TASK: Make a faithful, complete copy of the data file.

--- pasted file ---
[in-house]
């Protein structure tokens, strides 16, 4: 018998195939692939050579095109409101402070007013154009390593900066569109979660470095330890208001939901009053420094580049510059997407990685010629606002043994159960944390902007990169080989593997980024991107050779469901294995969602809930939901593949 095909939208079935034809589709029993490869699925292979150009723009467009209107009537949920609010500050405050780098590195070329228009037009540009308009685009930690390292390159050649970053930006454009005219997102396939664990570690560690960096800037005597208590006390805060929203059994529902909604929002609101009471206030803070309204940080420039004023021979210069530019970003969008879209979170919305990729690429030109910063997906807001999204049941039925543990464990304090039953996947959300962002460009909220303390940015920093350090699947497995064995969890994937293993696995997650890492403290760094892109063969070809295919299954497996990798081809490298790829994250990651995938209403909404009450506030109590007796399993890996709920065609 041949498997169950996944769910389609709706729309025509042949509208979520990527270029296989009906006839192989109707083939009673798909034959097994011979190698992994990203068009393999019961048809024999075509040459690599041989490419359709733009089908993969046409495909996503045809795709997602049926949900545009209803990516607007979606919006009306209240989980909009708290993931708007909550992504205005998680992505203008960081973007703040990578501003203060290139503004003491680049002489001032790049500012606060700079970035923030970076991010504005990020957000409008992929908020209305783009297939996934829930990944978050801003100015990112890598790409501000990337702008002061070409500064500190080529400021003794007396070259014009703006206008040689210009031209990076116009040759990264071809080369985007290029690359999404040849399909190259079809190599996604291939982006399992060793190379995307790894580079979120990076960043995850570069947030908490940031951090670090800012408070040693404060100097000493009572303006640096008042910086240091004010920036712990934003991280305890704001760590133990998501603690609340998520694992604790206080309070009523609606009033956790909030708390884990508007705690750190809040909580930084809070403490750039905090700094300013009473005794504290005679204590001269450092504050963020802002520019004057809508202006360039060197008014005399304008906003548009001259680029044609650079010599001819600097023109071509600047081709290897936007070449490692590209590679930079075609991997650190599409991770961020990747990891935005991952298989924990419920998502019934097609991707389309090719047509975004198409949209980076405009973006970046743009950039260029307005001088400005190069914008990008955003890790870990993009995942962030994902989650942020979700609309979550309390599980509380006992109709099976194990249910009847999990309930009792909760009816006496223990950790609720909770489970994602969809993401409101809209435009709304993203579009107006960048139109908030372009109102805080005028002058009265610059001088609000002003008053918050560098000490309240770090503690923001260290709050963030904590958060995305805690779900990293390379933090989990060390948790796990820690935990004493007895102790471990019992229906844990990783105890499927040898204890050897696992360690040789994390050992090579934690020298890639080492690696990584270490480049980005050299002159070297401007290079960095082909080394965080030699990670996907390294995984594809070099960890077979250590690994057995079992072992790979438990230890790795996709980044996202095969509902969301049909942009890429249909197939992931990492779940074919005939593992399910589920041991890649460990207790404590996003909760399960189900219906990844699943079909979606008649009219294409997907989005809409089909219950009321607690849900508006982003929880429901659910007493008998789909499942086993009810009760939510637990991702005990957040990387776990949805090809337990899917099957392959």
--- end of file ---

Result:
[in-house]
């Protein structure tokens, strides 16, 4: 018998195939692939050579095109409101402070007013154009390593900066569109979660470095330890208001939901009053420094580049510059997407990685010629606002043994159960944390902007990169080989593997980024991107050779469901294995969602809930939901593949 095909939208079935034809589709029993490869699925292979150009723009467009209107009537949920609010500050405050780098590195070329228009037009540009308009685009930690390292390159050649970053930006454009005219997102396939664990570690560690960096800037005597208590006390805060929203059994529902909604929002609101009471206030803070309204940080420039004023021979210069530019970003969008879209979170919305990729690429030109910063997906807001999204049941039925543990464990304090039953996947959300962002460009909220303390940015920093350090699947497995064995969890994937293993696995997650890492403290760094892109063969070809295919299954497996990798081809490298790829994250990651995938209403909404009450506030109590007796399993890996709920065609 041949498997169950996944769910389609709706729309025509042949509208979520990527270029296989009906006839192989109707083939009673798909034959097994011979190698992994990203068009393999019961048809024999075509040459690599041989490419359709733009089908993969046409495909996503045809795709997602049926949900545009209803990516607007979606919006009306209240989980909009708290993931708007909550992504205005998680992505203008960081973007703040990578501003203060290139503004003491680049002489001032790049500012606060700079970035923030970076991010504005990020957000409008992929908020209305783009297939996934829930990944978050801003100015990112890598790409501000990337702008002061070409500064500190080529400021003794007396070259014009703006206008040689210009031209990076116009040759990264071809080369985007290029690359999404040849399909190259079809190599996604291939982006399992060793190379995307790894580079979120990076960043995850570069947030908490940031951090670090800012408070040693404060100097000493009572303006640096008042910086240091004010920036712990934003991280305890704001760590133990998501603690609340998520694992604790206080309070009523609606009033956790909030708390884990508007705690750190809040909580930084809070403490750039905090700094300013009473005794504290005679204590001269450092504050963020802002520019004057809508202006360039060197008014005399304008906003548009001259680029044609650079010599001819600097023109071509600047081709290897936007070449490692590209590679930079075609991997650190599409991770961020990747990891935005991952298989924990419920998502019934097609991707389309090719047509975004198409949209980076405009973006970046743009950039260029307005001088400005190069914008990008955003890790870990993009995942962030994902989650942020979700609309979550309390599980509380006992109709099976194990249910009847999990309930009792909760009816006496223990950790609720909770489970994602969809993401409101809209435009709304993203579009107006960048139109908030372009109102805080005028002058009265610059001088609000002003008053918050560098000490309240770090503690923001260290709050963030904590958060995305805690779900990293390379933090989990060390948790796990820690935990004493007895102790471990019992229906844990990783105890499927040898204890050897696992360690040789994390050992090579934690020298890639080492690696990584270490480049980005050299002159070297401007290079960095082909080394965080030699990670996907390294995984594809070099960890077979250590690994057995079992072992790979438990230890790795996709980044996202095969509902969301049909942009890429249909197939992931990492779940074919005939593992399910589920041991890649460990207790404590996003909760399960189900219906990844699943079909979606008649009219294409997907989005809409089909219950009321607690849900508006982003929880429901659910007493008998789909499942086993009810009760939510637990991702005990957040990387776990949805090809337990899917099957392959």